10 years 10 suns

From ESA’s Proba-2 satellite, images of the sun in January or February of each year from 2010 to 2019. This mosaic neatly shows the variability in the solar atmosphere in beautiful detail.

Ten yellow circles on a black background.

View larger. | The individual frames of the image shown here were captured on (top row, left to right): February 20, 2010; February 1, 2011; January 20, 2012; February 5, 2013; January 28, 2014; and (bottom row, left to right) January 19, 2015; February 5, 2016; January 22, 2017; February 2, 2018: February 1, 2019. Image via ESA/Royal Observatory of Belgium.

Last week marked 10 years that ESA’s Proba-2 satellite (launched on November 2, 2009) has been orbiting the Earth, imaging and observing the sun.

This image, released by ESA on November 10, 2019, shows 10 different views of the sun captured throughout Proba-2’s lifetime, processed to highlight the extended solar atmosphere – the part of the atmosphere that’s visible around the sun’s main circular disc.

According to a statement from ESA about the image:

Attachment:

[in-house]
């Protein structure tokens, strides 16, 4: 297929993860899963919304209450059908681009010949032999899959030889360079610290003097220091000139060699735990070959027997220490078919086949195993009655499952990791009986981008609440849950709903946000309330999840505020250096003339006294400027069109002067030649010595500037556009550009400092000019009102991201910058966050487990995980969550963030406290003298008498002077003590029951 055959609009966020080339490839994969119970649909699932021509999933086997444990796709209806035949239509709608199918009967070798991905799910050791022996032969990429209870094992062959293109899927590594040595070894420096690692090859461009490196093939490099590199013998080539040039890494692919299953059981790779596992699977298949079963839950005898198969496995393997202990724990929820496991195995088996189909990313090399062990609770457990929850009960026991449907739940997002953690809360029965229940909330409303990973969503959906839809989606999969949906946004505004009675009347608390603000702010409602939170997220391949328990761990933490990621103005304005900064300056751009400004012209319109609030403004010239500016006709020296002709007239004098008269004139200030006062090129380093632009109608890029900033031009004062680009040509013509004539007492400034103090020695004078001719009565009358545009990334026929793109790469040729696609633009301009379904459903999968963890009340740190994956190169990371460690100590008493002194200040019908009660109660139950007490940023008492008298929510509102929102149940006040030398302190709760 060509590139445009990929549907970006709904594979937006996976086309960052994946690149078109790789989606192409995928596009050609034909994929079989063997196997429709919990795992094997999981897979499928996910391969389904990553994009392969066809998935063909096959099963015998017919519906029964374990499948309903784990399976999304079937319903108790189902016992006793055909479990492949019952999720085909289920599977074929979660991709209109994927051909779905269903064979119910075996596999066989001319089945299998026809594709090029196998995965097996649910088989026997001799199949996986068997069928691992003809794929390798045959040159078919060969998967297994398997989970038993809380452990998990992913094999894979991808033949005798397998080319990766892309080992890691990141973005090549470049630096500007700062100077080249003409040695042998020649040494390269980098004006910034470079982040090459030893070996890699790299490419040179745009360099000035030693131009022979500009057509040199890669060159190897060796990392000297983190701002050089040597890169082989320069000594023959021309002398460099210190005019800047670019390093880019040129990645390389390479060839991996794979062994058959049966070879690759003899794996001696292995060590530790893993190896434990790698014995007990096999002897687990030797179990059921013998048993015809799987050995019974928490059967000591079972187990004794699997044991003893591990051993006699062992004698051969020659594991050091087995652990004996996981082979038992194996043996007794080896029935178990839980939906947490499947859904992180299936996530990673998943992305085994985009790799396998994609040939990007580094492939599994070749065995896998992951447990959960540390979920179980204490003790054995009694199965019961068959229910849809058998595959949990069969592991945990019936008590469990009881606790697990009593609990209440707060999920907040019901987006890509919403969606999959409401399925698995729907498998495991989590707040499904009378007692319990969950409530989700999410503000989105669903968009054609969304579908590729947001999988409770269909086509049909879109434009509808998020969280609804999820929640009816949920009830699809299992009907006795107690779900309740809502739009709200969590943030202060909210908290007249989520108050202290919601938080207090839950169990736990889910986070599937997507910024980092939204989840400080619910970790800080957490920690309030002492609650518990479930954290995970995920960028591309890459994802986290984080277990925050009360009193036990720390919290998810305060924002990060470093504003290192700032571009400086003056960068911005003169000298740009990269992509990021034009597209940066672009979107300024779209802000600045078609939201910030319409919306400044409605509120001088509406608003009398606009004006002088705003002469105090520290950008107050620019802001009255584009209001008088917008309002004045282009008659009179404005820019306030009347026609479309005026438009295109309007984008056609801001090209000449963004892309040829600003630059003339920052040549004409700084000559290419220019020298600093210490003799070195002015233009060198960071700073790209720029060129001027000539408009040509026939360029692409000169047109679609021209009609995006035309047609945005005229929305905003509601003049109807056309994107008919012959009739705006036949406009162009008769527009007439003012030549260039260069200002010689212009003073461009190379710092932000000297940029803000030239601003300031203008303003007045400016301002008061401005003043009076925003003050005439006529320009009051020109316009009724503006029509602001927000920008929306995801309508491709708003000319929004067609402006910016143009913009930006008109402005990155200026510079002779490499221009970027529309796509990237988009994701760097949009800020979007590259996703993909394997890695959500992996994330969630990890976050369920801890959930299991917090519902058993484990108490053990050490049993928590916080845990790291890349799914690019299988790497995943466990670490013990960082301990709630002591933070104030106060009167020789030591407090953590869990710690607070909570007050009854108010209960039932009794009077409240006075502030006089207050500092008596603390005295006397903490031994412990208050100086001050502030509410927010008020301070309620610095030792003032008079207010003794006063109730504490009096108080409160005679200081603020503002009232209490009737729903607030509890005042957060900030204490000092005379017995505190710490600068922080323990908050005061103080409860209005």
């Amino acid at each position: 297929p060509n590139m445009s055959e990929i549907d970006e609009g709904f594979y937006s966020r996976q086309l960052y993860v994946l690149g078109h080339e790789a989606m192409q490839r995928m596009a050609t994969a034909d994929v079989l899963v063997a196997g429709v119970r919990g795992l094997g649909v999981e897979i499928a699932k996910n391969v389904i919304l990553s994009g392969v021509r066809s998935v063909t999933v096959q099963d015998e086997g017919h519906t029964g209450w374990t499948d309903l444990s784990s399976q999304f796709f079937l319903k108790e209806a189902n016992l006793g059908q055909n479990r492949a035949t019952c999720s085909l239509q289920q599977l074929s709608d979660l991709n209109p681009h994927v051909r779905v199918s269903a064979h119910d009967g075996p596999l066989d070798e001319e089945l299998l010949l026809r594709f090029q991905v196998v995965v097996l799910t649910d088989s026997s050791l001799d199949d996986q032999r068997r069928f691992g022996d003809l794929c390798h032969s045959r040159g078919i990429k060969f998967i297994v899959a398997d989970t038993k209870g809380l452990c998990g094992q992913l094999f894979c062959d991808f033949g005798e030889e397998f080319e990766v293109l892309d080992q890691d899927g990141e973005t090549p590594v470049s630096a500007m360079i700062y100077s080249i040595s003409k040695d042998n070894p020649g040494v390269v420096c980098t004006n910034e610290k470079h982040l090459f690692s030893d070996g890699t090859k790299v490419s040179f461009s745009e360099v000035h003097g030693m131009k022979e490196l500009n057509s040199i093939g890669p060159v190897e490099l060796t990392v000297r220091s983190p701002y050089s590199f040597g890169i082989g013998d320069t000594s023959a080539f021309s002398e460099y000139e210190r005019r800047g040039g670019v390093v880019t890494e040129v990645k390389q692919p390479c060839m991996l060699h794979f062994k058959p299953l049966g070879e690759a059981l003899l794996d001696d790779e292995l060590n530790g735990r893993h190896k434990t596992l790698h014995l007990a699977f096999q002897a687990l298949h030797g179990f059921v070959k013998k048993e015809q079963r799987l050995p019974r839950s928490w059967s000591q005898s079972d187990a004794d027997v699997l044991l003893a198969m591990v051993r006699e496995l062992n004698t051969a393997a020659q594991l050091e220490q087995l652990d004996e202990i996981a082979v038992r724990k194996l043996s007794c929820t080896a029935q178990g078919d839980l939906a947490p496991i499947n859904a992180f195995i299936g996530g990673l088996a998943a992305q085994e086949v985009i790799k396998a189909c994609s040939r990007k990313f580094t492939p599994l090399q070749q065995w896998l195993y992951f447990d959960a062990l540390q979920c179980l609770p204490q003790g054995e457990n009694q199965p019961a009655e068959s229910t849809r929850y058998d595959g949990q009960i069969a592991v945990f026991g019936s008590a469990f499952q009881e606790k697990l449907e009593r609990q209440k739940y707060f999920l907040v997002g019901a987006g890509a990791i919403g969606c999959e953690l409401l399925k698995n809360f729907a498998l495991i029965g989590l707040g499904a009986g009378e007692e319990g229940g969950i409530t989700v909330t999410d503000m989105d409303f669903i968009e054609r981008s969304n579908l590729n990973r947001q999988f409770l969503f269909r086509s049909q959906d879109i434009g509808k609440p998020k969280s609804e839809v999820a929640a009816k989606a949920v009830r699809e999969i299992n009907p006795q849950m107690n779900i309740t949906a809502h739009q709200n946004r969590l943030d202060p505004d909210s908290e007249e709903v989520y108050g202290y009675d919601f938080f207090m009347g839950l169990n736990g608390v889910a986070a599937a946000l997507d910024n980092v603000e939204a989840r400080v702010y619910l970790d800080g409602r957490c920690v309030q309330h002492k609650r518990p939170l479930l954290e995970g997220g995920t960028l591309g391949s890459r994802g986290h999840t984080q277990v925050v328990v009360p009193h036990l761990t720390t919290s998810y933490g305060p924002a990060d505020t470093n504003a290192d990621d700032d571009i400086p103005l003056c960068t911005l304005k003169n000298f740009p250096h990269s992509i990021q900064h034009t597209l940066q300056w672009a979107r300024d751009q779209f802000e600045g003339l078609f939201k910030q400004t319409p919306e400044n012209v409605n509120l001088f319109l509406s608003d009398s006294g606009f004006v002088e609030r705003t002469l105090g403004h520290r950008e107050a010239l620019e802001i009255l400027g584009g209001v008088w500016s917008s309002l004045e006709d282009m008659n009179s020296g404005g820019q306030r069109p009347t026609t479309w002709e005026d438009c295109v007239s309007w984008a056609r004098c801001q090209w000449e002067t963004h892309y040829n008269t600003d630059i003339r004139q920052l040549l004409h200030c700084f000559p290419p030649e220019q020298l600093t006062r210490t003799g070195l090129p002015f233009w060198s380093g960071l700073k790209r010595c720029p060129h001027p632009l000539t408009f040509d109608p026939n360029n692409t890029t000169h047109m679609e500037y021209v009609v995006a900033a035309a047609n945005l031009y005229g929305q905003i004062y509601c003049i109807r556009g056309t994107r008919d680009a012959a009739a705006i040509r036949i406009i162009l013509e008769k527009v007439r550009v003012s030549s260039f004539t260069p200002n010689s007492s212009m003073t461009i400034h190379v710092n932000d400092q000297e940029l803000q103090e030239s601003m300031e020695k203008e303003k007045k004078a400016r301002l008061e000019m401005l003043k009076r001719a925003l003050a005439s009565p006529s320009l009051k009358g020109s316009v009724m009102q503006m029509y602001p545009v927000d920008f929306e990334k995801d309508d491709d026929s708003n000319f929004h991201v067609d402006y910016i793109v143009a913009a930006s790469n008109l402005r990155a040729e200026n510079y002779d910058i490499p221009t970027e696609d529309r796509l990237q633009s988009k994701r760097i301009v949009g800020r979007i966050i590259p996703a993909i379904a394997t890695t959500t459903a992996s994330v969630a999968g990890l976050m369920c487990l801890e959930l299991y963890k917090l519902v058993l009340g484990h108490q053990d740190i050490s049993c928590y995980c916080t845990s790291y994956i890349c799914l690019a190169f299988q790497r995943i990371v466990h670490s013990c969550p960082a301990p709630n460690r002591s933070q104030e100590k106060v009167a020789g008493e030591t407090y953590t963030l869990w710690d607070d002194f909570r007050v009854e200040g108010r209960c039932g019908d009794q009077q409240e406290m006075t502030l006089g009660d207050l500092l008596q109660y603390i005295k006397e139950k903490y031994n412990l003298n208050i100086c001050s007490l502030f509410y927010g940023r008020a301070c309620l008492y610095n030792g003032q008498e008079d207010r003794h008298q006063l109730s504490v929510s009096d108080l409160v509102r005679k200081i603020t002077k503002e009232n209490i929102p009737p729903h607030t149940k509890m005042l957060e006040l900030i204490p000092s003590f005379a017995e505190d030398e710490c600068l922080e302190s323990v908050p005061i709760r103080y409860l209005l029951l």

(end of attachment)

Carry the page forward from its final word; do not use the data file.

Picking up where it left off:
The sun’s activity has a cycle of about 11 years, with the presence and strength of phenomena such as flares, coronal mass ejections, dark ‘coronal holes’ and bright ‘active regions’ fluctuating accordingly. These images were taken by Proba-2’s extreme-ultraviolet SWAP instrument, and show a snapshot of the sun in January or February of each year from 2010 to 2019 (with the oldest frame on the top left, and the most recent to the bottom right). This mosaic thus neatly shows the variability in the solar atmosphere in beautiful detail, demonstrating how this cycle affects the sun. The sun begins in a phase of low activity (solar minimum: top left) in 2010; enters a phase of increasing activity and then shows highest activity in 2014 (solar maximum: top right). It slowly calms down again to enter a low-activity phase in 2019 (another minimum: bottom right).

Bottom line: Ten images of the sun taken by the ESA Proba-2 satellite, one from each year from 2010 to 2019.

Via ESA

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Eleanor Imster